I knew of two people with the condition. Both in a wheelchair. Both people suffering badly. The kind of people where a hint of sympathy, or perhaps pity, enters people’s voices when they’re mentioned.

Surely that wasn’t going to be me?

I told the doctor the extent of my knowledge and he told me not to compare myself to people I knew. The prognosis for me was probably quite good as I’m young and active. Plus, medicine is advancing all the time.

I said thanks to him and left. The second I walked out of his office, everything that had just happened hit me. It was so hard to hold it together until I could make it out of the hospital.

Then the floodgates opened. Despite how incoherent I was through the tears, I immediately called my Mum, followed by Dave and then Steph, my manager. Distraught does not even begin to cover how I felt and I don’t think I’ve ever cried like that in all of my life.

Somehow, in spite of all my tears, I made it to the train station and back home. When I got there, Dave had already done loads of research, and his words were “don’t worry. We’ll get through this together.”

It’s difficult to describe, but the use of the word “we” suddenly made everything easier. He was in it it with me and I wasn’t alone.

He has been the difference in all of this. He’s my strength. He’s the one who catches me when I fall (literally). He’s the one that comes to my appointments, and he’s the one who listens to, and comforts the tears.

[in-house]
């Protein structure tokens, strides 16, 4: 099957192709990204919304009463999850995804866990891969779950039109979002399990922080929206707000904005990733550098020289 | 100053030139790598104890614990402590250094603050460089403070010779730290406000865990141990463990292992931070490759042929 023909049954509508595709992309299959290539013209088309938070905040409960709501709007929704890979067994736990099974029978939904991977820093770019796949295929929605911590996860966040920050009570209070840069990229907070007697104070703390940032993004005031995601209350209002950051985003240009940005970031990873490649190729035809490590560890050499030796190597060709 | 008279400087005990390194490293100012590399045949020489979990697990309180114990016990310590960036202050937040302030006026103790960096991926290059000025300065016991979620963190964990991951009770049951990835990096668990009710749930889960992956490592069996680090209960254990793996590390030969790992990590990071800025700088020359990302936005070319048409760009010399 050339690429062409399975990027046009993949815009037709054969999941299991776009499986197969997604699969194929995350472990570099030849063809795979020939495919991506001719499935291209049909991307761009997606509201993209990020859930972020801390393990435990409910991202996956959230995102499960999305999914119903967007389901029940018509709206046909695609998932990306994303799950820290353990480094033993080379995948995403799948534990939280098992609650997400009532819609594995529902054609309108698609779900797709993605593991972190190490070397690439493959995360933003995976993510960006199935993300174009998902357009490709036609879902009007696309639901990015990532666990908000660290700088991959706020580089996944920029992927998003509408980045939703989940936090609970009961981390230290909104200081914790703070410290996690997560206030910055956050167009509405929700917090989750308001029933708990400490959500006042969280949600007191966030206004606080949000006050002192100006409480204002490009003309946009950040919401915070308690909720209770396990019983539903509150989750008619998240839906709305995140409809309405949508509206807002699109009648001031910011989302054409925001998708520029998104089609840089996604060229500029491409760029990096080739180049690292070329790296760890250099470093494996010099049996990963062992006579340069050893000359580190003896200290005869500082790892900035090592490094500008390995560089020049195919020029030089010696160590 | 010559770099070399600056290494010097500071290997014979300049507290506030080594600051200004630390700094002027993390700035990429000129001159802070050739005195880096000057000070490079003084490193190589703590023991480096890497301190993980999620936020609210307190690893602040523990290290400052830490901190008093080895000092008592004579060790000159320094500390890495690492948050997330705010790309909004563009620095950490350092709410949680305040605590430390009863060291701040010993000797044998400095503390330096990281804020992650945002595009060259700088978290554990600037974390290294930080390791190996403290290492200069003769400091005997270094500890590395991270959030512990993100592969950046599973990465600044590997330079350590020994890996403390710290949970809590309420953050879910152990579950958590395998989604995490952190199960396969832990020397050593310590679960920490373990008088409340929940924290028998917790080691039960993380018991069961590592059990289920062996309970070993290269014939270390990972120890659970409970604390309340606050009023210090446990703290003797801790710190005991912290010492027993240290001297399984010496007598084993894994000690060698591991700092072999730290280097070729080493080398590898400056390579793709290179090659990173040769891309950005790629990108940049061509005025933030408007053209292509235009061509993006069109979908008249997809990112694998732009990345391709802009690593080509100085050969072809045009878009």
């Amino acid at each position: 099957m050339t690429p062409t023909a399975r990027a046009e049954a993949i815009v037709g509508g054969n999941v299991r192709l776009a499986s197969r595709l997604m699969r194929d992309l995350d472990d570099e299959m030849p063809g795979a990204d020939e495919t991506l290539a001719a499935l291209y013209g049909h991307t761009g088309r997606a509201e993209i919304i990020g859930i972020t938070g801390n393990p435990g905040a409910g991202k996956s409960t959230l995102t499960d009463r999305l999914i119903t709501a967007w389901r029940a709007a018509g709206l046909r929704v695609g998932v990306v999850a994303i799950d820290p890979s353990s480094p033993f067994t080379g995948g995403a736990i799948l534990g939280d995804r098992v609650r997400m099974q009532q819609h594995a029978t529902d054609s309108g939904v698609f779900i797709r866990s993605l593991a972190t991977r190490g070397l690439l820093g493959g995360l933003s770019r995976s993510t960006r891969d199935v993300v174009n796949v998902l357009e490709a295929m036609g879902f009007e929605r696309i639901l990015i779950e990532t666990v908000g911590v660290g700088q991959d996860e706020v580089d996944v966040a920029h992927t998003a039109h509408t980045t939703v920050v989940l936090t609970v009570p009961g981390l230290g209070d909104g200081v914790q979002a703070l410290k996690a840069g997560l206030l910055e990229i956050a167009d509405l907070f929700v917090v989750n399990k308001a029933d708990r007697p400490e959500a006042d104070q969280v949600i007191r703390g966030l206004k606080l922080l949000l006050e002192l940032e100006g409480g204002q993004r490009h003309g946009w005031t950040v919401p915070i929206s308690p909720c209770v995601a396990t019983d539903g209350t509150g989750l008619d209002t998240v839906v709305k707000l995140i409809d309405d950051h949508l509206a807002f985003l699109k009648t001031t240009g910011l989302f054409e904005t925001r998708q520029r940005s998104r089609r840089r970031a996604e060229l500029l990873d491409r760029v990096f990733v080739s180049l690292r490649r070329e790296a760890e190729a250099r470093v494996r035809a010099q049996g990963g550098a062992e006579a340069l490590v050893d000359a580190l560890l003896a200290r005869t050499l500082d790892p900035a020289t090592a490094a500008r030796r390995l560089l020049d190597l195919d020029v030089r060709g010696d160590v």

I could have done it without him. I’d be selling myself short to say I couldn’t. But without him by my side, I don’t know if I could remain as strong as I do. It would have been far more of an uphill battle.

My MS Story (Part 6)

I promise I’ll get on to telling you what MS actually is at some point soon – but for now I want to tell you the story as it has unfolded for me.

In June 2017 I was at Poppy’s play date. As is typical in the UK, the fact that it was June, didn’t stop it from raining. I was stood on a hill watching Poppy play with her buddies, Dexter and Til when I got (what I thought was) some rain in my contact lens. I wiggled it around a bit, sometimes that fixes it, but no luck. I’d slapped my make up on in a hurry as well that morning so perhaps I’d managed to get some foundation or mascara on my lens. That certainly wouldn’t be a first.

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Poppy (in red) and her pal, Til

Once I got home, I gave the lenses and my eyes a good clean with saline solution, and popped it back in. No change. Enter the excuses. “Well it could just be the new prescription. It always takes a while for my eye to adjust.”

I carried on with this irritating, slight lack of focus into the next week. Making excuses such as “oh, I’ve just put them in back to front”. It wouldn’t be the first time I’d put the left lens in the right eye and vice versa. I have different prescriptions for each eye so this obviously causes me problems.

On the Thursday, I was trying to read the serial numbers off some computers and was really struggling. I REALLY knew there was a problem when in our team meeting on Friday I found myself having to walk right up to the projector screen on the wall to see what was on it.